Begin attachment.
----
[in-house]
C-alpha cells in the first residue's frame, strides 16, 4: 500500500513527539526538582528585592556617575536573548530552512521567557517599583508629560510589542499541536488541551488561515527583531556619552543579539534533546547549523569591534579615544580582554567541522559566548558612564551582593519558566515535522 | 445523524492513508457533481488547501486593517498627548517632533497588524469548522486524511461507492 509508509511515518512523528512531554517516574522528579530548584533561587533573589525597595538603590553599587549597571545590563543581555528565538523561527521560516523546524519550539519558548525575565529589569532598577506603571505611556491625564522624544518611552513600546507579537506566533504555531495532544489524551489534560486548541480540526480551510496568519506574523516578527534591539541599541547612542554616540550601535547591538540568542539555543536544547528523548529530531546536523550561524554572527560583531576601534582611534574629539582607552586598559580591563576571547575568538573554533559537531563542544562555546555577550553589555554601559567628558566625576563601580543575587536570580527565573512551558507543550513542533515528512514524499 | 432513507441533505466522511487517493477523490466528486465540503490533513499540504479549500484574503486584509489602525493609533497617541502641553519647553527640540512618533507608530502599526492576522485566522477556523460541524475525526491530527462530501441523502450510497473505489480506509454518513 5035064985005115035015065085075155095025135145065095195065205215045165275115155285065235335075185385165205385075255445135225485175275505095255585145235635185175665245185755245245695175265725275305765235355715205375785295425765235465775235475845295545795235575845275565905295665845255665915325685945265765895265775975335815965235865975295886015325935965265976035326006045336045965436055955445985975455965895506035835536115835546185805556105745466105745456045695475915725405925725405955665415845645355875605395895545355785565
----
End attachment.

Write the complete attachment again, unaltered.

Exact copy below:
[in-house]
C-alpha cells in the first residue's frame, strides 16, 4: 500500500513527539526538582528585592556617575536573548530552512521567557517599583508629560510589542499541536488541551488561515527583531556619552543579539534533546547549523569591534579615544580582554567541522559566548558612564551582593519558566515535522 | 445523524492513508457533481488547501486593517498627548517632533497588524469548522486524511461507492 509508509511515518512523528512531554517516574522528579530548584533561587533573589525597595538603590553599587549597571545590563543581555528565538523561527521560516523546524519550539519558548525575565529589569532598577506603571505611556491625564522624544518611552513600546507579537506566533504555531495532544489524551489534560486548541480540526480551510496568519506574523516578527534591539541599541547612542554616540550601535547591538540568542539555543536544547528523548529530531546536523550561524554572527560583531576601534582611534574629539582607552586598559580591563576571547575568538573554533559537531563542544562555546555577550553589555554601559567628558566625576563601580543575587536570580527565573512551558507543550513542533515528512514524499 | 432513507441533505466522511487517493477523490466528486465540503490533513499540504479549500484574503486584509489602525493609533497617541502641553519647553527640540512618533507608530502599526492576522485566522477556523460541524475525526491530527462530501441523502450510497473505489480506509454518513 5035064985005115035015065085075155095025135145065095195065205215045165275115155285065235335075185385165205385075255445135225485175275505095255585145235635185175665245185755245245695175265725275305765235355715205375785295425765235465775235475845295545795235575845275565905295665845255665915325685945265765895265775975335815965235865975295886015325935965265976035326006045336045965436055955445985975455965895506035835536115835546185805556105745466105745456045695475915725405925725405955665415845645355875605395895545355785565